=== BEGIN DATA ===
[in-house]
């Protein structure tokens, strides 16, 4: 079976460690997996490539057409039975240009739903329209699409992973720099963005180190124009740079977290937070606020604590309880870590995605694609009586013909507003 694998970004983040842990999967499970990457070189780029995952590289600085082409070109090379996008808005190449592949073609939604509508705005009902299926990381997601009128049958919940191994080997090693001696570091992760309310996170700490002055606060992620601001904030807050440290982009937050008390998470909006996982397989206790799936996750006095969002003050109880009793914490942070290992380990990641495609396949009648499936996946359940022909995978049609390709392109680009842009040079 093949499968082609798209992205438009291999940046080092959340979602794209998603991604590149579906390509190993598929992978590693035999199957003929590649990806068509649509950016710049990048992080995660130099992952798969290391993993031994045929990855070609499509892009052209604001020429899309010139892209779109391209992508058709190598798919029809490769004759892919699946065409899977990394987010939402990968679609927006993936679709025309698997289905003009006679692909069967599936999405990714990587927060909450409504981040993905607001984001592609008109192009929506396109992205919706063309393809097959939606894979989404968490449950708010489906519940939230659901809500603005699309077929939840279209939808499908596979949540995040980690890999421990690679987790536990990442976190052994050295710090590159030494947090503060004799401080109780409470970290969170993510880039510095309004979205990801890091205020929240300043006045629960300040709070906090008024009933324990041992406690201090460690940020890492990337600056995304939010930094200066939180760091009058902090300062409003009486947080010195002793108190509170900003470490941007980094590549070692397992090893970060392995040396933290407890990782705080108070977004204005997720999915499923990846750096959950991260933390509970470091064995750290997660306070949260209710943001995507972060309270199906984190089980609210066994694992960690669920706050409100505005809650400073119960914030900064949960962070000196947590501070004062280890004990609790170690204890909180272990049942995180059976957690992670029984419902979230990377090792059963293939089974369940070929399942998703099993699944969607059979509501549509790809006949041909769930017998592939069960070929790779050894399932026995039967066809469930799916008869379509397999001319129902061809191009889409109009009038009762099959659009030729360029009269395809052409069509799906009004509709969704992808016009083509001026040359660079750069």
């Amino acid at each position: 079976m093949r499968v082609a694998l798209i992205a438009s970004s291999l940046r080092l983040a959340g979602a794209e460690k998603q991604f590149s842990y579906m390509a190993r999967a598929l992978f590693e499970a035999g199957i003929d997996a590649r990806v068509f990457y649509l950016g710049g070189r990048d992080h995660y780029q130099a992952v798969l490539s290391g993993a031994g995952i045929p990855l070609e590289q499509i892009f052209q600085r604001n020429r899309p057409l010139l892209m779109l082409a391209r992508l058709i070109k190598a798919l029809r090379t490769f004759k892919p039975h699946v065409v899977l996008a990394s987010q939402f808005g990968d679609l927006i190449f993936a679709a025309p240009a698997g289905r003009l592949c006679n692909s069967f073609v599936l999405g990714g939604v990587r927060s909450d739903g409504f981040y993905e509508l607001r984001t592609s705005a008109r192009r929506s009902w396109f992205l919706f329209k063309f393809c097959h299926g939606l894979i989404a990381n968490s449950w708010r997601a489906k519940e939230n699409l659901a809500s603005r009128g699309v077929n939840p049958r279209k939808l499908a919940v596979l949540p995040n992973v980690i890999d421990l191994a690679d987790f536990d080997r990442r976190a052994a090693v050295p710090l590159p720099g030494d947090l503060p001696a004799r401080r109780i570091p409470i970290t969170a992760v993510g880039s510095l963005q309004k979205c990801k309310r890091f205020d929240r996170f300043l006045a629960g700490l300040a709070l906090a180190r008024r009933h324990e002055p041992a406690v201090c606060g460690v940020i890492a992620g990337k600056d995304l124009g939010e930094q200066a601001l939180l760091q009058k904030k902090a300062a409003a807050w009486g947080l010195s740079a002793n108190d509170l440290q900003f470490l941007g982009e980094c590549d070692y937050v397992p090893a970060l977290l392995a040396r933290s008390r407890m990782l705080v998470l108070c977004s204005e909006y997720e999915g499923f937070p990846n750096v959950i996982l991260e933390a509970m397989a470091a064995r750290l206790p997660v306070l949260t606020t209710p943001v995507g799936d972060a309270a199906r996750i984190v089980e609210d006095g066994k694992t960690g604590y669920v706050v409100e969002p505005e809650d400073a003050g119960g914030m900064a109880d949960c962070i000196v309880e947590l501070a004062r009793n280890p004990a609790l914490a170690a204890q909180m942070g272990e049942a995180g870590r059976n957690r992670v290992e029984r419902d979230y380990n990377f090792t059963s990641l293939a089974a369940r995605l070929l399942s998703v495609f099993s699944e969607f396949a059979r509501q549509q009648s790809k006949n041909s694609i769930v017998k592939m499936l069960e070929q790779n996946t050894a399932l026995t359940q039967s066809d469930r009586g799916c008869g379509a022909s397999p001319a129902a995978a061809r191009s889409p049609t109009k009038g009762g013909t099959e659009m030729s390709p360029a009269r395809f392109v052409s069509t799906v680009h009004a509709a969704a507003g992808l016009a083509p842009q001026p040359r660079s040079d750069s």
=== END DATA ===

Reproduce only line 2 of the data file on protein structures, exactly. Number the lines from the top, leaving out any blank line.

């Protein structure tokens, strides 16, 4: 079976460690997996490539057409039975240009739903329209699409992973720099963005180190124009740079977290937070606020604590309880870590995605694609009586013909507003 694998970004983040842990999967499970990457070189780029995952590289600085082409070109090379996008808005190449592949073609939604509508705005009902299926990381997601009128049958919940191994080997090693001696570091992760309310996170700490002055606060992620601001904030807050440290982009937050008390998470909006996982397989206790799936996750006095969002003050109880009793914490942070290992380990990641495609396949009648499936996946359940022909995978049609390709392109680009842009040079 093949499968082609798209992205438009291999940046080092959340979602794209998603991604590149579906390509190993598929992978590693035999199957003929590649990806068509649509950016710049990048992080995660130099992952798969290391993993031994045929990855070609499509892009052209604001020429899309010139892209779109391209992508058709190598798919029809490769004759892919699946065409899977990394987010939402990968679609927006993936679709025309698997289905003009006679692909069967599936999405990714990587927060909450409504981040993905607001984001592609008109192009929506396109992205919706063309393809097959939606894979989404968490449950708010489906519940939230659901809500603005699309077929939840279209939808499908596979949540995040980690890999421990690679987790536990990442976190052994050295710090590159030494947090503060004799401080109780409470970290969170993510880039510095309004979205990801890091205020929240300043006045629960300040709070906090008024009933324990041992406690201090460690940020890492990337600056995304939010930094200066939180760091009058902090300062409003009486947080010195002793108190509170900003470490941007980094590549070692397992090893970060392995040396933290407890990782705080108070977004204005997720999915499923990846750096959950991260933390509970470091064995750290997660306070949260209710943001995507972060309270199906984190089980609210066994694992960690669920706050409100505005809650400073119960914030900064949960962070000196947590501070004062280890004990609790170690204890909180272990049942995180059976957690992670029984419902979230990377090792059963293939089974369940070929399942998703099993699944969607059979509501549509790809006949041909769930017998592939069960070929790779050894399932026995039967066809469930799916008869379509397999001319129902061809191009889409109009009038009762099959659009030729360029009269395809052409069509799906009004509709969704992808016009083509001026040359660079750069």